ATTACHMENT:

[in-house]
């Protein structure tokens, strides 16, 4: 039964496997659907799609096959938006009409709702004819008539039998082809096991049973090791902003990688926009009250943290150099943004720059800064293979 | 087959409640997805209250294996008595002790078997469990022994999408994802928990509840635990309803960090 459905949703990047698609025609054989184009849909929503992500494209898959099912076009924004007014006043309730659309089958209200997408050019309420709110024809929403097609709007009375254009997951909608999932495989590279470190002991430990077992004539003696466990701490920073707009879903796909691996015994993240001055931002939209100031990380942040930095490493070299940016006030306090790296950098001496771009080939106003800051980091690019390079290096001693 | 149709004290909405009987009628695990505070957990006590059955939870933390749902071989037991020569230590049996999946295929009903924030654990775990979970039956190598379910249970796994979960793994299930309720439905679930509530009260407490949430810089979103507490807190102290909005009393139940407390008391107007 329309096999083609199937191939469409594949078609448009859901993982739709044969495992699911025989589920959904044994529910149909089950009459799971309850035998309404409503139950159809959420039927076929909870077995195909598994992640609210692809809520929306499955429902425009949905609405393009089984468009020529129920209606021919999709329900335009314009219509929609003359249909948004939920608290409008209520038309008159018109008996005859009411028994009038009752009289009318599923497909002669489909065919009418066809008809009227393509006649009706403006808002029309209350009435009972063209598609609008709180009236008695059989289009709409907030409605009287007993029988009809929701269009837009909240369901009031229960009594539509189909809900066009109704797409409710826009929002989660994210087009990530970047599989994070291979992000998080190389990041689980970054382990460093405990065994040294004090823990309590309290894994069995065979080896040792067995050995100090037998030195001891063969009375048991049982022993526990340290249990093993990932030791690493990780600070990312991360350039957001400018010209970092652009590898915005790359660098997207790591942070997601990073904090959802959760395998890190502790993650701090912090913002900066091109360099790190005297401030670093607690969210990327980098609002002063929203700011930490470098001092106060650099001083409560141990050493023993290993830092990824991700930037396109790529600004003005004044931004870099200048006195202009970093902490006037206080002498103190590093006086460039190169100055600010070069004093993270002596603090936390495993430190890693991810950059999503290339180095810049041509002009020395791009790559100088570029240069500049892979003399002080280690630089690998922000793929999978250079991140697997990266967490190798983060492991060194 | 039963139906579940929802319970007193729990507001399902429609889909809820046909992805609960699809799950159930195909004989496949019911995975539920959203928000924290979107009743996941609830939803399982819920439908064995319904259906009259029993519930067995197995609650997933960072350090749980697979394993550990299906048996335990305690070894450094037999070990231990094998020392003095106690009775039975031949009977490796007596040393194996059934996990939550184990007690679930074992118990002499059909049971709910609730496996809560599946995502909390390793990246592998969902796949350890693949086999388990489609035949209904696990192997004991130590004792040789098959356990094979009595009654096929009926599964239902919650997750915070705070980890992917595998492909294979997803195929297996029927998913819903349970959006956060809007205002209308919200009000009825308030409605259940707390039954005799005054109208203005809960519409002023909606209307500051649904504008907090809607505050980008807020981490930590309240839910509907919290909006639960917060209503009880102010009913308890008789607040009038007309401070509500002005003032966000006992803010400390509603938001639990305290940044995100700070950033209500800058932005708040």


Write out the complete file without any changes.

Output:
[in-house]
């Protein structure tokens, strides 16, 4: 039964496997659907799609096959938006009409709702004819008539039998082809096991049973090791902003990688926009009250943290150099943004720059800064293979 | 087959409640997805209250294996008595002790078997469990022994999408994802928990509840635990309803960090 459905949703990047698609025609054989184009849909929503992500494209898959099912076009924004007014006043309730659309089958209200997408050019309420709110024809929403097609709007009375254009997951909608999932495989590279470190002991430990077992004539003696466990701490920073707009879903796909691996015994993240001055931002939209100031990380942040930095490493070299940016006030306090790296950098001496771009080939106003800051980091690019390079290096001693 | 149709004290909405009987009628695990505070957990006590059955939870933390749902071989037991020569230590049996999946295929009903924030654990775990979970039956190598379910249970796994979960793994299930309720439905679930509530009260407490949430810089979103507490807190102290909005009393139940407390008391107007 329309096999083609199937191939469409594949078609448009859901993982739709044969495992699911025989589920959904044994529910149909089950009459799971309850035998309404409503139950159809959420039927076929909870077995195909598994992640609210692809809520929306499955429902425009949905609405393009089984468009020529129920209606021919999709329900335009314009219509929609003359249909948004939920608290409008209520038309008159018109008996005859009411028994009038009752009289009318599923497909002669489909065919009418066809008809009227393509006649009706403006808002029309209350009435009972063209598609609008709180009236008695059989289009709409907030409605009287007993029988009809929701269009837009909240369901009031229960009594539509189909809900066009109704797409409710826009929002989660994210087009990530970047599989994070291979992000998080190389990041689980970054382990460093405990065994040294004090823990309590309290894994069995065979080896040792067995050995100090037998030195001891063969009375048991049982022993526990340290249990093993990932030791690493990780600070990312991360350039957001400018010209970092652009590898915005790359660098997207790591942070997601990073904090959802959760395998890190502790993650701090912090913002900066091109360099790190005297401030670093607690969210990327980098609002002063929203700011930490470098001092106060650099001083409560141990050493023993290993830092990824991700930037396109790529600004003005004044931004870099200048006195202009970093902490006037206080002498103190590093006086460039190169100055600010070069004093993270002596603090936390495993430190890693991810950059999503290339180095810049041509002009020395791009790559100088570029240069500049892979003399002080280690630089690998922000793929999978250079991140697997990266967490190798983060492991060194 | 039963139906579940929802319970007193729990507001399902429609889909809820046909992805609960699809799950159930195909004989496949019911995975539920959203928000924290979107009743996941609830939803399982819920439908064995319904259906009259029993519930067995197995609650997933960072350090749980697979394993550990299906048996335990305690070894450094037999070990231990094998020392003095106690009775039975031949009977490796007596040393194996059934996990939550184990007690679930074992118990002499059909049971709910609730496996809560599946995502909390390793990246592998969902796949350890693949086999388990489609035949209904696990192997004991130590004792040789098959356990094979009595009654096929009926599964239902919650997750915070705070980890992917595998492909294979997803195929297996029927998913819903349970959006956060809007205002209308919200009000009825308030409605259940707390039954005799005054109208203005809960519409002023909606209307500051649904504008907090809607505050980008807020981490930590309240839910509907919290909006639960917060209503009880102010009913308890008789607040009038007309401070509500002005003032966000006992803010400390509603938001639990305290940044995100700070950033209500800058932005708040």